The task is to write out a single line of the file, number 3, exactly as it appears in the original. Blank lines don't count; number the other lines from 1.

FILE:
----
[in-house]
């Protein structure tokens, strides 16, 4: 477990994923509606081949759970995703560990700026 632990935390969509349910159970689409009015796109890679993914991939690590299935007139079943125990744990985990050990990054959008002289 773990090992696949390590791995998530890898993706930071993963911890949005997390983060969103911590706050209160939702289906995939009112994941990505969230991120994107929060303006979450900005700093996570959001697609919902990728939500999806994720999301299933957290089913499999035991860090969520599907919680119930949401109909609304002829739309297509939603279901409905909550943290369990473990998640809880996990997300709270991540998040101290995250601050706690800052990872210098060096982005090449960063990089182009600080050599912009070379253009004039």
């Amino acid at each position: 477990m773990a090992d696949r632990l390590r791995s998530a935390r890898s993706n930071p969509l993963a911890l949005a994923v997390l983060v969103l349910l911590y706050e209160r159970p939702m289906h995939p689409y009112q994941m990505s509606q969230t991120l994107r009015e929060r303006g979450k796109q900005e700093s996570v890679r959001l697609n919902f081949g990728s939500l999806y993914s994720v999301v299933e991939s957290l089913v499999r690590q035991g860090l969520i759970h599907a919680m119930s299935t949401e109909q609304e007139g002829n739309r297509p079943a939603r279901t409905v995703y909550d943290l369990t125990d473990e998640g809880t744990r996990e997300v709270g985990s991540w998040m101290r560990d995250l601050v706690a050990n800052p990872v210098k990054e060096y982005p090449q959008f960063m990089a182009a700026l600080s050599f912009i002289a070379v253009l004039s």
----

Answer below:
């Amino acid at each position: 477990m773990a090992d696949r632990l390590r791995s998530a935390r890898s993706n930071p969509l993963a911890l949005a994923v997390l983060v969103l349910l911590y706050e209160r159970p939702m289906h995939p689409y009112q994941m990505s509606q969230t991120l994107r009015e929060r303006g979450k796109q900005e700093s996570v890679r959001l697609n919902f081949g990728s939500l999806y993914s994720v999301v299933e991939s957290l089913v499999r690590q035991g860090l969520i759970h599907a919680m119930s299935t949401e109909q609304e007139g002829n739309r297509p079943a939603r279901t409905v995703y909550d943290l369990t125990d473990e998640g809880t744990r996990e997300v709270g985990s991540w998040m101290r560990d995250l601050v706690a050990n800052p990872v210098k990054e060096y982005p090449q959008f960063m990089a182009a700026l600080s050599f912009i002289a070379v253009l004039s």